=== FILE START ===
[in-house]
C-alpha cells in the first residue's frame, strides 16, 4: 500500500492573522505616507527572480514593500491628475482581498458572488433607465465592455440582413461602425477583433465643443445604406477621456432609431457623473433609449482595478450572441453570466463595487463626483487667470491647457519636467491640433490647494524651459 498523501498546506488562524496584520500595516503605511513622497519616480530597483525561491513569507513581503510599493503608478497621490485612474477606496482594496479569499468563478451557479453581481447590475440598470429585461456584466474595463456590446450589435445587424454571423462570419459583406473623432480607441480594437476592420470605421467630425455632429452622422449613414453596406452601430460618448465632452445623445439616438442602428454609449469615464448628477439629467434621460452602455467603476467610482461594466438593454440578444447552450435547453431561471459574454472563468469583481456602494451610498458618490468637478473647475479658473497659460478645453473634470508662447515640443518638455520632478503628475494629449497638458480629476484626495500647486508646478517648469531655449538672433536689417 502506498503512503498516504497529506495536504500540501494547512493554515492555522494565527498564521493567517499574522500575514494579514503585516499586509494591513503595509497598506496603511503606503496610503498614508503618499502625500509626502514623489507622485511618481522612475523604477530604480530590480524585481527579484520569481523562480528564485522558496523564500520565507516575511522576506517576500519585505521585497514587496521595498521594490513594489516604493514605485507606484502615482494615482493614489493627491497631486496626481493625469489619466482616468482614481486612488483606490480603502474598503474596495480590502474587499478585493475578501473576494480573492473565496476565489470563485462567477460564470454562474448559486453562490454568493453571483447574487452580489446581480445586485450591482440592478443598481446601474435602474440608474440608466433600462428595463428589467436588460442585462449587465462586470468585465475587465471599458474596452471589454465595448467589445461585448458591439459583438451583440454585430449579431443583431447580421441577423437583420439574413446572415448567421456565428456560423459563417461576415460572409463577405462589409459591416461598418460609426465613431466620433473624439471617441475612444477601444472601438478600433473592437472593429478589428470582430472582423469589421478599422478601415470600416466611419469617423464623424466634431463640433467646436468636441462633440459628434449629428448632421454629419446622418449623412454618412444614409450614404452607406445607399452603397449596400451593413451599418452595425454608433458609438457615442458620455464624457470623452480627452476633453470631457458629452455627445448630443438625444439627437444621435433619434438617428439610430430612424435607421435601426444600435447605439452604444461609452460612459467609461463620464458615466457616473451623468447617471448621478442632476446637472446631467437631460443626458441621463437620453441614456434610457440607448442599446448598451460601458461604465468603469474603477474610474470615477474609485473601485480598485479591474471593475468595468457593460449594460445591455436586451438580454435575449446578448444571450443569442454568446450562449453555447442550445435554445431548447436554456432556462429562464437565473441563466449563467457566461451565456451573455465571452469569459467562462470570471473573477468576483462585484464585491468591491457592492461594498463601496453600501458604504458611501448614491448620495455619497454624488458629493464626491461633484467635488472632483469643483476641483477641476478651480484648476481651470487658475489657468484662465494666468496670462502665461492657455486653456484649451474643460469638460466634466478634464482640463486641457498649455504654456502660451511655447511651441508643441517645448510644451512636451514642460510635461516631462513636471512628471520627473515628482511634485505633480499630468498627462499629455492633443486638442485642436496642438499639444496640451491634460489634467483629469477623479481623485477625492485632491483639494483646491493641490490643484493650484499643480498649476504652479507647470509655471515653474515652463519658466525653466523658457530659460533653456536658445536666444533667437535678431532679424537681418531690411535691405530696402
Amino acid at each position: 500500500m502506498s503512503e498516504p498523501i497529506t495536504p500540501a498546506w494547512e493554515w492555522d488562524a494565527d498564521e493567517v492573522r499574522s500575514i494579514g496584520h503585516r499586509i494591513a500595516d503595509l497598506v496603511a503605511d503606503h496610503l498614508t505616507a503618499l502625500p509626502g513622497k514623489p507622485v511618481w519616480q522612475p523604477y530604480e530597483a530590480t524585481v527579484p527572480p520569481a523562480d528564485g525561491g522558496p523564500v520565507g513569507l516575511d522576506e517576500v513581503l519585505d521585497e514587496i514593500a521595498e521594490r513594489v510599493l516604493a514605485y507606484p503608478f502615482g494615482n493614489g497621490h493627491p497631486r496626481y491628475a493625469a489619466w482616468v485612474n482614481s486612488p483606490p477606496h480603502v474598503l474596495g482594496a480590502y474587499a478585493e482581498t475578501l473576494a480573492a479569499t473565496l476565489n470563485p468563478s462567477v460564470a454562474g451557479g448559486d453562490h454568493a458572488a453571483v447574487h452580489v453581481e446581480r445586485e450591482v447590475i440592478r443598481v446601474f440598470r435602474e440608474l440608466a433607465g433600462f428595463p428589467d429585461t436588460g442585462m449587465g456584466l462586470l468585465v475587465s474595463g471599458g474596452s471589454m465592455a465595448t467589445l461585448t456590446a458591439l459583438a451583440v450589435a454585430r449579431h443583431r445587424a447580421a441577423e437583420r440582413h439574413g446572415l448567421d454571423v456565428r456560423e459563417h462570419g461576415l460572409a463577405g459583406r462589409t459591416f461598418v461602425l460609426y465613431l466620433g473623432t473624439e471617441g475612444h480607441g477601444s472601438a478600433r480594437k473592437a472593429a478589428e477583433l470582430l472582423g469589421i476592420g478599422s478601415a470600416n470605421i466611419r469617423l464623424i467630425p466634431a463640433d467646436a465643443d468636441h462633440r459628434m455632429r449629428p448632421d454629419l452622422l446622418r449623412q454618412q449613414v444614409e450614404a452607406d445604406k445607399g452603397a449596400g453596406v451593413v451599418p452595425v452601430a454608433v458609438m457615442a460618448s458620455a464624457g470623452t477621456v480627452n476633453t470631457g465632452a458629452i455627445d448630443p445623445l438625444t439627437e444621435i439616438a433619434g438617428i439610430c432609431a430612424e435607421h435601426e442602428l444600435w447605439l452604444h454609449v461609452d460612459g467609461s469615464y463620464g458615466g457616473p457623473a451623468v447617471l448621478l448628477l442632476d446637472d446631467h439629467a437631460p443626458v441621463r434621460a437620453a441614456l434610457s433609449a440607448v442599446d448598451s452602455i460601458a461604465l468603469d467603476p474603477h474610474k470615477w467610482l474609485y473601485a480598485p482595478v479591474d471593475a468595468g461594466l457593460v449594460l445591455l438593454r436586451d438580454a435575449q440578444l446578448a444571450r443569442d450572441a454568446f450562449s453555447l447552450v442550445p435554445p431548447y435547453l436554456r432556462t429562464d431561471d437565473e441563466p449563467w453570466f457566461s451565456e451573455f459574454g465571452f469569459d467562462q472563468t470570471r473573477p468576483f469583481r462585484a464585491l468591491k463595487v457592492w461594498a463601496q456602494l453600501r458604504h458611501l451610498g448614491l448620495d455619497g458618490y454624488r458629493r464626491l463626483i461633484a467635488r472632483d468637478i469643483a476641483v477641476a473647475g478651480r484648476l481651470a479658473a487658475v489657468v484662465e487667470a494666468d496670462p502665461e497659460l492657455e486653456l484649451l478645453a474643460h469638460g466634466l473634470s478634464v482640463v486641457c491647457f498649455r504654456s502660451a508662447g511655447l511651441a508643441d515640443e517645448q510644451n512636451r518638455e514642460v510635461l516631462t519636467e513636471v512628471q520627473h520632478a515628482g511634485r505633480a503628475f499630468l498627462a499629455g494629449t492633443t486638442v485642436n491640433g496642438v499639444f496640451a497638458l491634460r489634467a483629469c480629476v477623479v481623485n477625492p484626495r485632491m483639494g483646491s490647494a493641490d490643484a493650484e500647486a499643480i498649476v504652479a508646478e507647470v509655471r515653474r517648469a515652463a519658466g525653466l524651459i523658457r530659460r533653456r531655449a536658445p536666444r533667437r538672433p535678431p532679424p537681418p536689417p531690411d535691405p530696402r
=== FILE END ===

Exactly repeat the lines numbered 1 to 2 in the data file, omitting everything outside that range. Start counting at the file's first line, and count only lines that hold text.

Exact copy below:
[in-house]
C-alpha cells in the first residue's frame, strides 16, 4: 500500500492573522505616507527572480514593500491628475482581498458572488433607465465592455440582413461602425477583433465643443445604406477621456432609431457623473433609449482595478450572441453570466463595487463626483487667470491647457519636467491640433490647494524651459 498523501498546506488562524496584520500595516503605511513622497519616480530597483525561491513569507513581503510599493503608478497621490485612474477606496482594496479569499468563478451557479453581481447590475440598470429585461456584466474595463456590446450589435445587424454571423462570419459583406473623432480607441480594437476592420470605421467630425455632429452622422449613414453596406452601430460618448465632452445623445439616438442602428454609449469615464448628477439629467434621460452602455467603476467610482461594466438593454440578444447552450435547453431561471459574454472563468469583481456602494451610498458618490468637478473647475479658473497659460478645453473634470508662447515640443518638455520632478503628475494629449497638458480629476484626495500647486508646478517648469531655449538672433536689417 502506498503512503498516504497529506495536504500540501494547512493554515492555522494565527498564521493567517499574522500575514494579514503585516499586509494591513503595509497598506496603511503606503496610503498614508503618499502625500509626502514623489507622485511618481522612475523604477530604480530590480524585481527579484520569481523562480528564485522558496523564500520565507516575511522576506517576500519585505521585497514587496521595498521594490513594489516604493514605485507606484502615482494615482493614489493627491497631486496626481493625469489619466482616468482614481486612488483606490480603502474598503474596495480590502474587499478585493475578501473576494480573492473565496476565489470563485462567477460564470454562474448559486453562490454568493453571483447574487452580489446581480445586485450591482440592478443598481446601474435602474440608474440608466433600462428595463428589467436588460442585462449587465462586470468585465475587465471599458474596452471589454465595448467589445461585448458591439459583438451583440454585430449579431443583431447580421441577423437583420439574413446572415448567421456565428456560423459563417461576415460572409463577405462589409459591416461598418460609426465613431466620433473624439471617441475612444477601444472601438478600433473592437472593429478589428470582430472582423469589421478599422478601415470600416466611419469617423464623424466634431463640433467646436468636441462633440459628434449629428448632421454629419446622418449623412454618412444614409450614404452607406445607399452603397449596400451593413451599418452595425454608433458609438457615442458620455464624457470623452480627452476633453470631457458629452455627445448630443438625444439627437444621435433619434438617428439610430430612424435607421435601426444600435447605439452604444461609452460612459467609461463620464458615466457616473451623468447617471448621478442632476446637472446631467437631460443626458441621463437620453441614456434610457440607448442599446448598451460601458461604465468603469474603477474610474470615477474609485473601485480598485479591474471593475468595468457593460449594460445591455436586451438580454435575449446578448444571450443569442454568446450562449453555447442550445435554445431548447436554456432556462429562464437565473441563466449563467457566461451565456451573455465571452469569459467562462470570471473573477468576483462585484464585491468591491457592492461594498463601496453600501458604504458611501448614491448620495455619497454624488458629493464626491461633484467635488472632483469643483476641483477641476478651480484648476481651470487658475489657468484662465494666468496670462502665461492657455486653456484649451474643460469638460466634466478634464482640463486641457498649455504654456502660451511655447511651441508643441517645448510644451512636451514642460510635461516631462513636471512628471520627473515628482511634485505633480499630468498627462499629455492633443486638442485642436496642438499639444496640451491634460489634467483629469477623479481623485477625492485632491483639494483646491493641490490643484493650484499643480498649476504652479507647470509655471515653474515652463519658466525653466523658457530659460533653456536658445536666444533667437535678431532679424537681418531690411535691405530696402